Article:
Thursday, September 7, 2017

Cloak and Dagger

Cloak and Dagger (The IMA, #1)Cloak and Dagger by Nenia Campbell
My rating: 2 of 5 stars

An organization of mercenaries called the IMA had their mainframe hacked. One of their operatives Michael Boutilier follows his leads to a man named Rubens Parker. He plans to apprehend the man, but when he arrives at his house he only finds Parker's daughter, Christina, who he takes as a hostage.

I'm not sure what I expected when I picked up Cloak and Dagger, but I didn't expect what I read. There are so many things that irritated me about this book. The utter lack of sense from the majority of the characters was alarming. Christina for instance had quite possibly the worst parents of all time. I mean how can people be scared enough of an organization that they flee the country yet they don't consider taking their child or having her hidden away. Nope just leave a note on the fridge saying to get out of the house. The note should have read, "if you're reading this, your father and I have completely screwed you. Sorry hun. Love Mom. PS: don't forget to diet, no one likes a fat hostage."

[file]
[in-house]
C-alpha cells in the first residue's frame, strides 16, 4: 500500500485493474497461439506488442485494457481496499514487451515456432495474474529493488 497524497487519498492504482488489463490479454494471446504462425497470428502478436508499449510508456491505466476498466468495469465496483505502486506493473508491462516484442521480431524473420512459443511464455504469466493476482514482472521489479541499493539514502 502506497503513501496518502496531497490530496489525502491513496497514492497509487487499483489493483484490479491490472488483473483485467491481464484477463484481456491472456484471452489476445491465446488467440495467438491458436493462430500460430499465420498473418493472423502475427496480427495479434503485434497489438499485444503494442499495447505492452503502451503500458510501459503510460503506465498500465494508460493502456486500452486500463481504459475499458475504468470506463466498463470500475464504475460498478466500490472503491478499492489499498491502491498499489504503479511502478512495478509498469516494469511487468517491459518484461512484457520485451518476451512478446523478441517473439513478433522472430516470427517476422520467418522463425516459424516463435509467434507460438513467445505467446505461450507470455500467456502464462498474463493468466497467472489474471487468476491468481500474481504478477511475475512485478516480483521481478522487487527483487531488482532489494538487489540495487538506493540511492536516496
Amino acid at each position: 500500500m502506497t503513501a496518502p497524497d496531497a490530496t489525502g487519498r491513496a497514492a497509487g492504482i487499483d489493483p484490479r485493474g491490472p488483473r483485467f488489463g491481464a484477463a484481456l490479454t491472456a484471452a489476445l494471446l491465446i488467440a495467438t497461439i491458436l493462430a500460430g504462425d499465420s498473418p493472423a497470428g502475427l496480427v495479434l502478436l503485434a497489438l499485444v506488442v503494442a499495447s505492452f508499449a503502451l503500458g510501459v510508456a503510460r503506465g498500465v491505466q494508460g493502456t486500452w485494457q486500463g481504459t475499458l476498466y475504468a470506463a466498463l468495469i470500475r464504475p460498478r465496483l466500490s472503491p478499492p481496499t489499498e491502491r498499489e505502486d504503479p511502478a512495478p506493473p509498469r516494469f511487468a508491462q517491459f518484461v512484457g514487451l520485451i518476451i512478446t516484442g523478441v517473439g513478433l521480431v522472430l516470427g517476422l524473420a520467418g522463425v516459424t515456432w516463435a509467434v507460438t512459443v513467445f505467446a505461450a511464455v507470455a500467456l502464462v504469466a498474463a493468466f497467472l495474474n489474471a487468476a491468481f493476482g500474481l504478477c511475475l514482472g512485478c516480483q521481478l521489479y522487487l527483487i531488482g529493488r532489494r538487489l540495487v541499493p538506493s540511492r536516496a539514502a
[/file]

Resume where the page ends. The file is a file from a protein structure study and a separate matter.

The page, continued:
If the parents were the only thing that bothered me in the story, then I could have read it without being annoyed. Unfortunately there is more. Christina has practically no sense of self preservation. The girl gets kidnapped and she can't stop giving her kidnapper attitude. What does a kidnapper have to do to instill fear? Michael hit her repeatedly, pistol whipped, and attempted to rape her. Only the rape attempt slowed Christina's mouth down at all. Where is the girls common sense? I don't know the answer because it certainly isn't on display in the book.

In all honesty I felt like Christina wasn't the only hostage in Cloak and Dagger. As a reader I felt like the story held me hostage in hopes of a coherent enjoyable story that didn't arrive. In it's place the story was long and meandering with lots of kidnappings, imprisonments, and out of nowhere emotions. The storytelling as a whole fell flat throughout the entire book.

1.5 out of 5 stars

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